Saturday, May 4, 2013

Talking about the problem.

Gina Kyle Jackson
After only 4 hours of sleep I spent A LONG time on the phone with the funeral home in Jacksonville, then the Social Security office, and then with my uncle Randy who is helping me manage things.  Turns out I will be able to get my mothers "cremains" and will not be forced to pay $920 for them after all.  Social Security didn't know she was dead so I had to "report" this to them, and there's no "death benefit" unless I'm a minor or a disabled adult. I still don't have a death certificate, and the manner and cause of death are still officially pending, even though I know exactly what happened. One look at the medication list is all it takes. Not to mention my conversation with the cop who worked her death scene.  I actually felt sorry for her too.  She is a 23 year veteran on the Jacksonville police force and said she goes from overdose case to overdose case all the time but my mother's situation made her choke back tears all day that day.  She said she went home and wrote her own mother a letter that very day.

This whole thing, in its entirety, is one very sad story. All I know to do is what I tell our patients families to do when they're going through a death...take it one hour, one day, one week at a time until you begin to feel some peace.  And let the tears come when they will because that's healing too.

If there is anyone in your life that you love who has a problem with prescription pills, no matter how distant you may be at the moment, please encourage them to seek help, or at the very least tell them you love them no matter what.  In my mother's case it was a mental health issue & a physical addiction she battled for more than 30 years.  After she left my side as an 18 month old, that life took her over.  She was beautiful and very intelligent and could have been anything she wanted to be. She could sew like nobody's business, she loved British literature, and she was a neat freak wherever she went.  I loved her as much as I could considering the circumstances, and I know she loved me as much as she could muster.  I know she's in a better place now, but I regret she couldn't see how good this place could have been for her and for everyone else who loved her in spite of her.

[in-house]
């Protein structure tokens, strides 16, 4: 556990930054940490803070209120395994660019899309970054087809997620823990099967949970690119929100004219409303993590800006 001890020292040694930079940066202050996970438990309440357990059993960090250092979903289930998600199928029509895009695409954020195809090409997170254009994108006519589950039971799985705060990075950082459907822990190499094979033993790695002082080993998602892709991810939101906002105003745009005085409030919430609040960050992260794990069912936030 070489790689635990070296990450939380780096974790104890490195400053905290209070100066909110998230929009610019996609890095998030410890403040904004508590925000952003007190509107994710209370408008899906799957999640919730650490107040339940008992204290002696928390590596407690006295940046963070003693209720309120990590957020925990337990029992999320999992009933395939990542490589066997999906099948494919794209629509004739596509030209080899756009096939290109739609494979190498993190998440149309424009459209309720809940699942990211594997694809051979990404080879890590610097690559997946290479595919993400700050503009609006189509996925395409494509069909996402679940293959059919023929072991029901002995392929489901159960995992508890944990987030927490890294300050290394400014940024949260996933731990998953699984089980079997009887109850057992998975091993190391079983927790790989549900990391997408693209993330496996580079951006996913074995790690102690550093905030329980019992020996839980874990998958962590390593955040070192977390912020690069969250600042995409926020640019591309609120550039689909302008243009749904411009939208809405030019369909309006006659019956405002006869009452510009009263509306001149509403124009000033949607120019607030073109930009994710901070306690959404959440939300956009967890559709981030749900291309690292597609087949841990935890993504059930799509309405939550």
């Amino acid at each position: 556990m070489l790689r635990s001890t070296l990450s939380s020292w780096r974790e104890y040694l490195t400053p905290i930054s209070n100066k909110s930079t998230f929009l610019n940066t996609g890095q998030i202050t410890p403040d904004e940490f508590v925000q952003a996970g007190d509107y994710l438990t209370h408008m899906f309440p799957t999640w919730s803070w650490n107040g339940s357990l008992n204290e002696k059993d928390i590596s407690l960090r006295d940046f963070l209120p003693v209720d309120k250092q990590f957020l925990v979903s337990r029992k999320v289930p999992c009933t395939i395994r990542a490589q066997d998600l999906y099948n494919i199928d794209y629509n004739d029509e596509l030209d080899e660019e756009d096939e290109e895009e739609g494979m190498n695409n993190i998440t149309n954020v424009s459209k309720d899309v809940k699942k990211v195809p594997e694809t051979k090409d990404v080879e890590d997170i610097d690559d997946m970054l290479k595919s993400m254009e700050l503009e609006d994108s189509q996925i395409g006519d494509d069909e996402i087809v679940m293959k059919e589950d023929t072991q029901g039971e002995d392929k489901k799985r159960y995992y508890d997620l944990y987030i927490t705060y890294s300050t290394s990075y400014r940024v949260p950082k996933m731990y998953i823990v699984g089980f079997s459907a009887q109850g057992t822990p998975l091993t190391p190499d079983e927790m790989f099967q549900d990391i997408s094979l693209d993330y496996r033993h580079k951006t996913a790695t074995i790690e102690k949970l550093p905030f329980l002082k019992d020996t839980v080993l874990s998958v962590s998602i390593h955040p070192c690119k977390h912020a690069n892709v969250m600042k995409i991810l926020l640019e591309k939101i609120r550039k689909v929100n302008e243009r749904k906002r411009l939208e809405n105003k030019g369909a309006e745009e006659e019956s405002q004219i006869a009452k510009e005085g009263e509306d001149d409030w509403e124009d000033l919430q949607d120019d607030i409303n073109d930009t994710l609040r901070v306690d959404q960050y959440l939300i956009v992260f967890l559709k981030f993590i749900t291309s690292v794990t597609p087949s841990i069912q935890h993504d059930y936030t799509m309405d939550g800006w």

Complicated grief is...well, complicated. Tears, anger, frustration, resentment, sadness and all through a sprinkling of, "Is this really happening to me right now in my life?"

I want to start a dialogue about this, to honor my mother's struggle and my lifelong loss of her, and for the millions who need an outlet or who may be struggling with the same addiction (and therefore are systematically losing everything they hold dear in this life).

Use the comments section to discuss.  I'll be checking in and writing more frequently because now the ever elusive story seems to be making itself known.

1 comment:

Haley said...

I had my step dad pass of brain cancer in 2005. Very quick, very devastating. Then my dad died of bladder cancer in 2010. I couldn't even compare the two deaths because my dad and my relationship was...strained and complicated, like you mentioned. So the grieving is so entirely different. Should i be more upset because i don't feel as upset, etc. Then there's guilt.. Anyway, you sound like you have the right idea though. One minute, hour, one day at a time. It gets better, i promise.